Two trials against the Idaho State Police are scheduled next summer over allegations that the agency covered up its investigation of a speeding county sheriff’s deputy’s 2011 collision with a Jeep that killed its driver.
Payette County Sheriff’s Deputy Scott Sloan was traveling faster than 100 mph at times while responding to a 911 call when his patrol car struck the Jeep. Sloan was trying to pass it on U.S. 30 near New Plymouth when its driver, Barry Johnson, 65, of New Plymouth, tried to make a left turn. The collision killed Johnson.
The deputy was responding to a call from a child who said a stranger was in his house.
In one lawsuit, an ISP crash investigator says his bosses wanted the investigative report changed to protect the deputy. In the other, Johnson’s daughter says an ISP coverup kept her wrongful-death lawsuit against Sloan and the county from going to trial.
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“While ISP cannot comment specifically on any pending litigation, we look forward to resolving the allegations that have not already been dismissed by the court at trial,” said ISP spokeswoman Teresa Baker last week.
Another ISP crash investigator, Fred Rice, sued in 2014, alleging the agency retaliated against him and forced him to retire early. The agency denied his claims, and District Judge Cheri Copsey rejected them in October 2015, saying “the evidence presented establishes that there is no genuine issue of material fact.”
Here are the latest details:
The investigator’s lawsuit: A State Police crash investigator, Brandon Eller, is one of three employees to allege that ISP leaders wanted results of the investigation changed and then punished officers who did not go along.
Eller said the State Police have been retaliating against him for expressing concerns about unethical and possibly illegal activities related to crash-reconstruction work. Eller, who still works for the State Police, said the retaliation includes reassigning him to night and weekend patrol duty and denying him pay increases.
Eller sued in Ada County in January 2015. Fourth District Judge Timothy Hansen later denied a State Police motion to dismiss the lawsuit. Trial is set for Aug. 14, 2017, before Hansen in Boise.
The victim’s daughter’s lawsuit: Jackie Raymond, daughter of Barry Johnson, sued the State Police for “tortious interference,” saying ISP’s “cover-up and interference” and “evidence tampering” made it more difficult for the family to prove liability and defeated her wrongful-death case.
Raymond sued in Ada County in February 2015. The trial was later moved to Payette County. ISP first sought to dismiss the case but later withdrew the request. Trial is set for July 24, 2017, before 3rd District Judge Christopher Nye in Payette.
Raymond lives in Caldwell, where she owns a bail bond company.
Sloan resigned from Payette County on Feb. 15, in February 2012. According to Idaho Police Officer Standards and Training, which certifies all state and local law enforcement officers, Sloan has not worked as a law enforcement officer in Idaho since then.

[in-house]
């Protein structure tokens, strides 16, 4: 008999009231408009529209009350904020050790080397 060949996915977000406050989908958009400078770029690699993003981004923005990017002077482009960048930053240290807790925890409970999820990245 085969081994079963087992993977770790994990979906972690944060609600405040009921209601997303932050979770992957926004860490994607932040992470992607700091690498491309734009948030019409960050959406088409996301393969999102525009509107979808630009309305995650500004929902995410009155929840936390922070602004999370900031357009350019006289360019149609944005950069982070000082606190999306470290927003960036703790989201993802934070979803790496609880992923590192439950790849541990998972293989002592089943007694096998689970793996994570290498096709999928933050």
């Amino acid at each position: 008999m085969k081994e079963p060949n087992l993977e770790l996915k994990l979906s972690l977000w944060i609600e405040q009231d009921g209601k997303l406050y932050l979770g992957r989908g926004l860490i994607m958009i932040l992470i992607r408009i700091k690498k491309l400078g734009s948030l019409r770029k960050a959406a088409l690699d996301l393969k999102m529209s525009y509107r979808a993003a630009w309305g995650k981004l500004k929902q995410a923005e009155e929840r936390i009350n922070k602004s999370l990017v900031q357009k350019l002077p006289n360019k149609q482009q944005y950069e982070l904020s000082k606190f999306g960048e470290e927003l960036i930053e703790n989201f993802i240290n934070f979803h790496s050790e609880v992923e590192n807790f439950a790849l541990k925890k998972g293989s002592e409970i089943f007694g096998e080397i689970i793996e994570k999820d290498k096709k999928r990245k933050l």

Trial set in civil-rights case against trooper
Meanwhile, a federal judge in Boise has scheduled a trial Feb. 21 involving another Idaho State Police officer whose role in the Sloan investigation led Gem County’s prosecuting attorney to complain.
The trial against Trooper Justin Klitch involves a separate incident involving an Arizona driver who said Klitch violated the man’s civil rights.
Klitch was one of the investigators of the Sloan crash. Gem County Prosecutor Richard Linville said Klitch botched his manslaughter case against Sloan.
In March 2013, Linville sent a letter to the State Police asking that Klitch no longer patrol in Gem County so that Linville would “not be put in a position of having to rely on (Klitch) to testify in prosecution of criminal cases in this jurisdiction.”
The State Police rejected Linville’s request in a letter that said in part: “It is unfortunate that you and Trooper Klitch failed to find common ground on this case, and it is the opinion of the Idaho State Police that Trooper Klitch conducted an unbiased investigation into this unfortunate crash, and looked at the case in its entirety prior to forming opinions.”
Klitch was promoted to detective in June 2015 and now works in North Idaho.
The Arizona man, Jose Castillo, said Klitch targeted him for a traffic stop on May 16, 2014, because he was driving a car with Arizona plates.
Castillo said Klitch followed him “for many miles and for more than 10 minutes” before pulling him over for failing to move into the left lane while passing a stopped emergency vehicle.
After Castillo told Klitch that he has obsessive compulsive disorder, which causes him to be sensitive to any lack of cleanliness, Klitch told Castillo that his doctor told him “he had more germs than anyone he had ever met before” and made other comments that Castillo alleges was intended to increase his anxiety. Klitch’s comments were captured on his patrol car’s dashboard camera.
Klitch found nothing illegal and told Castillo he was free to go.
Castillo filed a lawsuit on May 21, 2015, in federal court alleging his car was illegally searched, his rights under the American with Disabilities Act were violated and ISP failed to properly train Klitch.
Chief Judge B. Lynn Winmill in Boise dismissed Castillo’s claims of negligent training and ADA violations but allowed the civil rights claim to go to trial.